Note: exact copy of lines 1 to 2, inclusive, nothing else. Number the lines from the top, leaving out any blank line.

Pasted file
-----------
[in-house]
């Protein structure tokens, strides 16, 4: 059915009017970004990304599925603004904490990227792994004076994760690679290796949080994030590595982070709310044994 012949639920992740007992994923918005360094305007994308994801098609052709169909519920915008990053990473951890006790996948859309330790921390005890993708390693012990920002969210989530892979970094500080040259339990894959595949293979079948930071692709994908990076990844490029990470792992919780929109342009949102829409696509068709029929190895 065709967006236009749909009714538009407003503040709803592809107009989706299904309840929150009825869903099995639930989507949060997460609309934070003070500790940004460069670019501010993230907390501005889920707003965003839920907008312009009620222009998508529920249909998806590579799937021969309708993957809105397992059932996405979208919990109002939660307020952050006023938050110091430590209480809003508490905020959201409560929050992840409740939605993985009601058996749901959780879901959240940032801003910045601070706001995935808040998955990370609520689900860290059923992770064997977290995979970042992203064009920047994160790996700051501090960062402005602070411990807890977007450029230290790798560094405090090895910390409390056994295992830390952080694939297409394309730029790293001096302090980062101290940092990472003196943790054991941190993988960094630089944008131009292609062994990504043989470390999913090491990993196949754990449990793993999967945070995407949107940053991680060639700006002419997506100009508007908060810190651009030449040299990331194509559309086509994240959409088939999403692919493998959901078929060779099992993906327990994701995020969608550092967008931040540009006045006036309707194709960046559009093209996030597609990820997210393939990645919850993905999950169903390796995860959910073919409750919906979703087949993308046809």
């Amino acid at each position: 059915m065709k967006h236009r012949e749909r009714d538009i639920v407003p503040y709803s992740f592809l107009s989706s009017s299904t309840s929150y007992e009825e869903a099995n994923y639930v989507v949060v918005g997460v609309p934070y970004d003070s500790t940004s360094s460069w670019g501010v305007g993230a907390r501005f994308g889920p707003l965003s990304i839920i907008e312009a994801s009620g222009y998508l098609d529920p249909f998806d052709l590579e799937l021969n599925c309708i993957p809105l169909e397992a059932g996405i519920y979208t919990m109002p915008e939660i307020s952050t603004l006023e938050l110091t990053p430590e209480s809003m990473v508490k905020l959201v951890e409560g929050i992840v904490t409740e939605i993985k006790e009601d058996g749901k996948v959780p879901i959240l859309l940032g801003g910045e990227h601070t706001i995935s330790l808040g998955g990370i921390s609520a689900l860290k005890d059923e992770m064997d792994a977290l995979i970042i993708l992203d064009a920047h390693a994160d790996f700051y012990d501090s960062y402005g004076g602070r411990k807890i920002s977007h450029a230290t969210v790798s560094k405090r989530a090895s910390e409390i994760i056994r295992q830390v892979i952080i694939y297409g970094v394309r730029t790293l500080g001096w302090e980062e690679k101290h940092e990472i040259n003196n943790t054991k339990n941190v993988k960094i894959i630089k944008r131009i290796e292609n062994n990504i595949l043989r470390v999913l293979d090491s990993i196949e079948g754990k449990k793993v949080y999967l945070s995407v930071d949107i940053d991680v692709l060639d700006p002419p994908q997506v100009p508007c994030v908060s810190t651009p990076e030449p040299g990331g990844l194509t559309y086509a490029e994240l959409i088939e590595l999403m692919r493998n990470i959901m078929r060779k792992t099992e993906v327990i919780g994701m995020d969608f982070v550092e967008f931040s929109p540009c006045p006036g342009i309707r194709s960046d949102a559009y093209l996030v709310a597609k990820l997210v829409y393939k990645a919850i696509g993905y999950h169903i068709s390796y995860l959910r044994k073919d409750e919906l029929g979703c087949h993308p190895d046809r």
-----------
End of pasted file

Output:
[in-house]
């Protein structure tokens, strides 16, 4: 059915009017970004990304599925603004904490990227792994004076994760690679290796949080994030590595982070709310044994 012949639920992740007992994923918005360094305007994308994801098609052709169909519920915008990053990473951890006790996948859309330790921390005890993708390693012990920002969210989530892979970094500080040259339990894959595949293979079948930071692709994908990076990844490029990470792992919780929109342009949102829409696509068709029929190895 065709967006236009749909009714538009407003503040709803592809107009989706299904309840929150009825869903099995639930989507949060997460609309934070003070500790940004460069670019501010993230907390501005889920707003965003839920907008312009009620222009998508529920249909998806590579799937021969309708993957809105397992059932996405979208919990109002939660307020952050006023938050110091430590209480809003508490905020959201409560929050992840409740939605993985009601058996749901959780879901959240940032801003910045601070706001995935808040998955990370609520689900860290059923992770064997977290995979970042992203064009920047994160790996700051501090960062402005602070411990807890977007450029230290790798560094405090090895910390409390056994295992830390952080694939297409394309730029790293001096302090980062101290940092990472003196943790054991941190993988960094630089944008131009292609062994990504043989470390999913090491990993196949754990449990793993999967945070995407949107940053991680060639700006002419997506100009508007908060810190651009030449040299990331194509559309086509994240959409088939999403692919493998959901078929060779099992993906327990994701995020969608550092967008931040540009006045006036309707194709960046559009093209996030597609990820997210393939990645919850993905999950169903390796995860959910073919409750919906979703087949993308046809």